Issue Date: March 12, 2007
Moving From Research To Public Policy
At a meeting on impacts of environmental contaminants convened by the University of California, San Francisco, speakers discussed some lessons learned in trying to move beyond research results to changes in laws and policies and eventually to societal changes.
California's experience in reducing tobacco use shows that a state that takes a lead on an environmental issue can surpass the rest of the country in attaining health benefits, said Richard J. Jackson, adjunct professor of environmental health sciences at UC Berkeley. California was the first state to ban smoking in the workplace. "The tobacco industry opposed virtually every California initiative to reduce tobacco use," he observed, "but state and local initiatives eventually prevailed."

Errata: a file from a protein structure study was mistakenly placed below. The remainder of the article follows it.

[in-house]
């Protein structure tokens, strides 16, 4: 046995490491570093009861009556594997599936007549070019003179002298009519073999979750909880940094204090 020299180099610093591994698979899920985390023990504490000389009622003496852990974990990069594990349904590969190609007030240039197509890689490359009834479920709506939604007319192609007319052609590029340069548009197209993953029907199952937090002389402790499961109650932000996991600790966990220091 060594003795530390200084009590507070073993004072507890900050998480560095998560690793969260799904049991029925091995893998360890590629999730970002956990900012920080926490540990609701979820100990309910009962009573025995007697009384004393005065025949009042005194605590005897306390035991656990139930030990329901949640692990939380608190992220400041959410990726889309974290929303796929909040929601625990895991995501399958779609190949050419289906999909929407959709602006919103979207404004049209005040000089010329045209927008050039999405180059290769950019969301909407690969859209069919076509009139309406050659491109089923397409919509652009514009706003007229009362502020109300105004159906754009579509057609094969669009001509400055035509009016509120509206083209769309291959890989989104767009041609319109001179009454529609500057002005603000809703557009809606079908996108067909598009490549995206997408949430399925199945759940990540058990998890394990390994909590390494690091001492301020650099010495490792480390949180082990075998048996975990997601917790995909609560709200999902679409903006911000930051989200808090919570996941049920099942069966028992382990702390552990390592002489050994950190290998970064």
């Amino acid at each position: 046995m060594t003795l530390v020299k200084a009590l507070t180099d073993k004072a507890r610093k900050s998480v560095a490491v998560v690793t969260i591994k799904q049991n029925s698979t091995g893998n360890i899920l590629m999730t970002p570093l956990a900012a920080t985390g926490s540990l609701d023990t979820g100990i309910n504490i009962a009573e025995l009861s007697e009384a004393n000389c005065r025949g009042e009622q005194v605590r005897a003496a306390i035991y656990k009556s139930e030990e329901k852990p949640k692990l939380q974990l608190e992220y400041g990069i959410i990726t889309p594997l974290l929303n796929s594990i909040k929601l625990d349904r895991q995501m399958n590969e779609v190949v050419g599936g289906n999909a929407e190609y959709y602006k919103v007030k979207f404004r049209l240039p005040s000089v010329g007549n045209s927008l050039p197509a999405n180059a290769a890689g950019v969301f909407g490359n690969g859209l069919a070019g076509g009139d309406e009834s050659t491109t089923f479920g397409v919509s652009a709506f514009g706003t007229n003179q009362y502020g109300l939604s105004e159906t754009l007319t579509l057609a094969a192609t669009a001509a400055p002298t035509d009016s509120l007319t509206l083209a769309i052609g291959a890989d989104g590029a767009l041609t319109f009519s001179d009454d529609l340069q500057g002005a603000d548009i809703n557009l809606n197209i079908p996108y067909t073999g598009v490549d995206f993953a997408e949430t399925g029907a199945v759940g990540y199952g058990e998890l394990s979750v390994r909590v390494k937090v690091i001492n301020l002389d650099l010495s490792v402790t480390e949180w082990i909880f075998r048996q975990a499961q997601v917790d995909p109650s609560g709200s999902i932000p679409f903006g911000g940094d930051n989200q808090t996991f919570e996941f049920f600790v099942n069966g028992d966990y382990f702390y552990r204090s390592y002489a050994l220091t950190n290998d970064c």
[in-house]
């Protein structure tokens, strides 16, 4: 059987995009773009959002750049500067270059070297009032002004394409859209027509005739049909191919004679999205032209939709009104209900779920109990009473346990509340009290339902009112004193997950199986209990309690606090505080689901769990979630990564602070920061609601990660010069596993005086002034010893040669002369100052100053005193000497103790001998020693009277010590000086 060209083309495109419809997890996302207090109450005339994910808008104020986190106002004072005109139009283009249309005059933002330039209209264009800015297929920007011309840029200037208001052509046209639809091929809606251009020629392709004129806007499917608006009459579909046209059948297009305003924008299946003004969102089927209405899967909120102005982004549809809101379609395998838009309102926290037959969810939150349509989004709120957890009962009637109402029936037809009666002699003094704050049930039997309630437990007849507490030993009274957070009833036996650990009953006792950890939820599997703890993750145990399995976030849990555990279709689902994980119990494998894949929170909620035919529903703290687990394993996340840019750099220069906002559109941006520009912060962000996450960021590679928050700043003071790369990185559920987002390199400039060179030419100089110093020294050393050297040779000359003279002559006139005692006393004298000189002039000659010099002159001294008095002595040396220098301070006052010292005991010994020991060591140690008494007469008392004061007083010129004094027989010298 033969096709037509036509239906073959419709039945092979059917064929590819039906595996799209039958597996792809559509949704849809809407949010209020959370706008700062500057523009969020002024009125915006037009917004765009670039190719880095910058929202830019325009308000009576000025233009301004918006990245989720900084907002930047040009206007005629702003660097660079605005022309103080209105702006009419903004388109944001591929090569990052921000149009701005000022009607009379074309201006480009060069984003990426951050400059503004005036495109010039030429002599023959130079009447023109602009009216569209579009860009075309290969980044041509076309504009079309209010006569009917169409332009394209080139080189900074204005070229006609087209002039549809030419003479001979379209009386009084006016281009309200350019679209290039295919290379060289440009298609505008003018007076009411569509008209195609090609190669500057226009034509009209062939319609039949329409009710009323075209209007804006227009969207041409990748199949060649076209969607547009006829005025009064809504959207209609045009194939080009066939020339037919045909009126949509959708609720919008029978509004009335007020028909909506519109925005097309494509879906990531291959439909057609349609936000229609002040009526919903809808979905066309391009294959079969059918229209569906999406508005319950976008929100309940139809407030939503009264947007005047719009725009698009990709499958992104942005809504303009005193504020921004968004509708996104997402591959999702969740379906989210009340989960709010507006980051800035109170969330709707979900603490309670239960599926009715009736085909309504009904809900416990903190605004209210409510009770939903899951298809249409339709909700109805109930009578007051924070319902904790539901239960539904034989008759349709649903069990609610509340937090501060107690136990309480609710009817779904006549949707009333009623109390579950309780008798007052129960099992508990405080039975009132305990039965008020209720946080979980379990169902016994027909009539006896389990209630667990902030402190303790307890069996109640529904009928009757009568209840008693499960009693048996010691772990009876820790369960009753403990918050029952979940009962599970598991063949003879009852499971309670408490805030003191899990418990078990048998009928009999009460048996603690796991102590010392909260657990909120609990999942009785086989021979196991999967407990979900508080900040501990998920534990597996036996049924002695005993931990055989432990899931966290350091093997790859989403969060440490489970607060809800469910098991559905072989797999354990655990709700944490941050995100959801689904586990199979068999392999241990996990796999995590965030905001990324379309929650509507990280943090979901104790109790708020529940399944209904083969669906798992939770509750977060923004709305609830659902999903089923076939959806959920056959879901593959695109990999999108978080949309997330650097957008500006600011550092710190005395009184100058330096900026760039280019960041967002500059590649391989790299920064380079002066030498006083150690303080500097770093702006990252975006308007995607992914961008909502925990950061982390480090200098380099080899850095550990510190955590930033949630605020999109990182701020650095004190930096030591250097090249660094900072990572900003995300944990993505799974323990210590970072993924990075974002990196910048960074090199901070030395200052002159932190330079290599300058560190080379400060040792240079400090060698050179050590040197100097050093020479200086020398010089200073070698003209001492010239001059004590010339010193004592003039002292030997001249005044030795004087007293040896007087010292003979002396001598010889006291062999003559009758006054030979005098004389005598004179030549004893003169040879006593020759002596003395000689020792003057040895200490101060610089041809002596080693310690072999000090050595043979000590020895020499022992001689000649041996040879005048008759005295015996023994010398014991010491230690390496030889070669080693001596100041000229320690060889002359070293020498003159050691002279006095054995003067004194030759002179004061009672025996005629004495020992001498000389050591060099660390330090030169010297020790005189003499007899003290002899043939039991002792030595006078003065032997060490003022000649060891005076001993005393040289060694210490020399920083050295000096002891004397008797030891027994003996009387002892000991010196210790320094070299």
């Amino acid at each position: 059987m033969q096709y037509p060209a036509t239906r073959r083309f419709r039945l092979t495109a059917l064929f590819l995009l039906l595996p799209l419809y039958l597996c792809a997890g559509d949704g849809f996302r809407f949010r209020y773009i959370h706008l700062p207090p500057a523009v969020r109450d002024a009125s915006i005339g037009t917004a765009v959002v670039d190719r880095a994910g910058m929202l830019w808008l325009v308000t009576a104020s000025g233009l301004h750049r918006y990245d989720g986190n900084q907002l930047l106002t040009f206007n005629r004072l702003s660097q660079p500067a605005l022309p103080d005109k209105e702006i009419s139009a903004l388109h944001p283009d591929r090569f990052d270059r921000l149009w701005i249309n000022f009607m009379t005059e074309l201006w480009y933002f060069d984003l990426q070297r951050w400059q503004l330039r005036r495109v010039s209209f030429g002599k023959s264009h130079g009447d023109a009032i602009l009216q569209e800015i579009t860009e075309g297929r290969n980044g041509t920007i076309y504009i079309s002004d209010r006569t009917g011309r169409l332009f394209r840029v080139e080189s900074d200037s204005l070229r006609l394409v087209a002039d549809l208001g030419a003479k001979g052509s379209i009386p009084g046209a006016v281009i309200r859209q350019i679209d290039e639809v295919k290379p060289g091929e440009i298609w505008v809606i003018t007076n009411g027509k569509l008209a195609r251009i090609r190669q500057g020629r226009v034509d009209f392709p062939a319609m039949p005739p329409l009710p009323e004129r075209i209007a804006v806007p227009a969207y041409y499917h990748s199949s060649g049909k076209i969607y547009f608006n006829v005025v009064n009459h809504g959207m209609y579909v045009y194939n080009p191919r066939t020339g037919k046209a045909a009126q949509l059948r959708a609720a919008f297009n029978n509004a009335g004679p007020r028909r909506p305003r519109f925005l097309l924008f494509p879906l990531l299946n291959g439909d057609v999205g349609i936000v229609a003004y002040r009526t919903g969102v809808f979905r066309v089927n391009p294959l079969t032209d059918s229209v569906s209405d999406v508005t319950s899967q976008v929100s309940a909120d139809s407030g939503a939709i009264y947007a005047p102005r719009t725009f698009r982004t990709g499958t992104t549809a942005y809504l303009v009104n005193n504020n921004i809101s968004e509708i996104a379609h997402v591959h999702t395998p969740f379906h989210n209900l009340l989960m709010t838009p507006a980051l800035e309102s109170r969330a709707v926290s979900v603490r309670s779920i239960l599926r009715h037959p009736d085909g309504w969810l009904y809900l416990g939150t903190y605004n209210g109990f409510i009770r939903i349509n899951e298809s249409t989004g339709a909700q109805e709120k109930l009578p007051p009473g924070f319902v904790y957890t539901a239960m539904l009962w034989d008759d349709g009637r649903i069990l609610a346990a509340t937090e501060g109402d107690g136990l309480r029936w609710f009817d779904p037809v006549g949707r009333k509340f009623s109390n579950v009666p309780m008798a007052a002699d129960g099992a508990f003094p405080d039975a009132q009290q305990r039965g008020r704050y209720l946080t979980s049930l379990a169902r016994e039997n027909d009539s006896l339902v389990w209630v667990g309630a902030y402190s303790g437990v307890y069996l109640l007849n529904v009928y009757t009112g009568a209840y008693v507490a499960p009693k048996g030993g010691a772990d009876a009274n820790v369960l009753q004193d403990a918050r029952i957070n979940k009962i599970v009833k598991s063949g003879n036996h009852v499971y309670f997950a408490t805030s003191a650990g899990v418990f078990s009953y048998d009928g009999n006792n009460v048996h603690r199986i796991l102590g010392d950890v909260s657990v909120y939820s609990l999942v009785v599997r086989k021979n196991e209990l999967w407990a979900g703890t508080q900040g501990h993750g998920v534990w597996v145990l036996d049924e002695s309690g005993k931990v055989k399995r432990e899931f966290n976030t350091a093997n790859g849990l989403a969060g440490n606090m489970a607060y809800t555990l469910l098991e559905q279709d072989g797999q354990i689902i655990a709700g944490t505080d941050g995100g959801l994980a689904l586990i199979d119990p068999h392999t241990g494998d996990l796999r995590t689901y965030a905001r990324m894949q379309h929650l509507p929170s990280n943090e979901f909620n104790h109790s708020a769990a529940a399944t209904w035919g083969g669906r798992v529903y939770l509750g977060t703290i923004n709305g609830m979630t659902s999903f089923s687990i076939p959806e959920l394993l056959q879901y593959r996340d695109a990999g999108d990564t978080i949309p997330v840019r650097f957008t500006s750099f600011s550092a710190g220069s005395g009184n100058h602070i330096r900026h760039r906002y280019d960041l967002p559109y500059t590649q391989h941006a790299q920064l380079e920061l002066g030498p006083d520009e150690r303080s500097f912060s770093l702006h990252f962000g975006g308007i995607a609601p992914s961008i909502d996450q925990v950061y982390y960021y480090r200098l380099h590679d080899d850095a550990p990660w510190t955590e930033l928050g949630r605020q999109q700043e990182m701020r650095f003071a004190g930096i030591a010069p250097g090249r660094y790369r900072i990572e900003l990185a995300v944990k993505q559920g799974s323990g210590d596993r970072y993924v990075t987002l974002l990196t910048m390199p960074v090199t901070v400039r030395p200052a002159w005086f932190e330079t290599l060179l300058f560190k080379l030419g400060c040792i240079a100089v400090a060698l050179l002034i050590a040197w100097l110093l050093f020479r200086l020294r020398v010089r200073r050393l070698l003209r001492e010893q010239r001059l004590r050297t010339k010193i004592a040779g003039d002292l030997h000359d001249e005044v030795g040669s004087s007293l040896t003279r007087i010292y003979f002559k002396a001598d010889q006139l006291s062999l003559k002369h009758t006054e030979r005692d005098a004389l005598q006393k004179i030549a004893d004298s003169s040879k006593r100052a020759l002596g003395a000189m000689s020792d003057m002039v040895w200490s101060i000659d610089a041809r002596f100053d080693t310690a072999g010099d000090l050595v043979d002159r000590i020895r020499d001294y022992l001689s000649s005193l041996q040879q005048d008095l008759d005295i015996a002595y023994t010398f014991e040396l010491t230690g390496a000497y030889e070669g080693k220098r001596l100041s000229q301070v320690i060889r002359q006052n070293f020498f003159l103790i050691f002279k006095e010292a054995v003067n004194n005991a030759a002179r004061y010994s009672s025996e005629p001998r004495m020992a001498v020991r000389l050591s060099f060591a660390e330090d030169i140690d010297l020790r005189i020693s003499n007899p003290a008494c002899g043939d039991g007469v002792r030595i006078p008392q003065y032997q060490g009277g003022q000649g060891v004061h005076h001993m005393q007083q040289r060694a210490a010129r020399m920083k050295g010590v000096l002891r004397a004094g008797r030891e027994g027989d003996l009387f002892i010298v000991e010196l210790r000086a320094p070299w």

In California, adult average consumption of cigarettes dropped from 127 packs per year in 1986 to 44 packs per year in 2004, while in the rest of the U.S., adult average annual consumption dropped from 157 packs to 91 packs, Jackson said. "Over that same period, the incidence of lung cancer in California fell 21%, while in the rest of the U.S. it declined only 4%."
Now, California is looking at other big opportunities that eventually could improve the health of children and adults, Jackson said. For example, at least 10 bills have been introduced that aim to curb the obesity epidemic, and a chemical biomonitoring bill has passed, which may eventually lead to greater awareness of chemical exposures and stronger efforts to reduce them, he said.
"We have learned in California that research is important. But it has no effect unless it is communicated to the public and results in new policies and legislation," Jackson said. "We have also learned that nothing goes forward at the federal level unless the states act first. And nothing happens at the state level unless action is taken at the community level."
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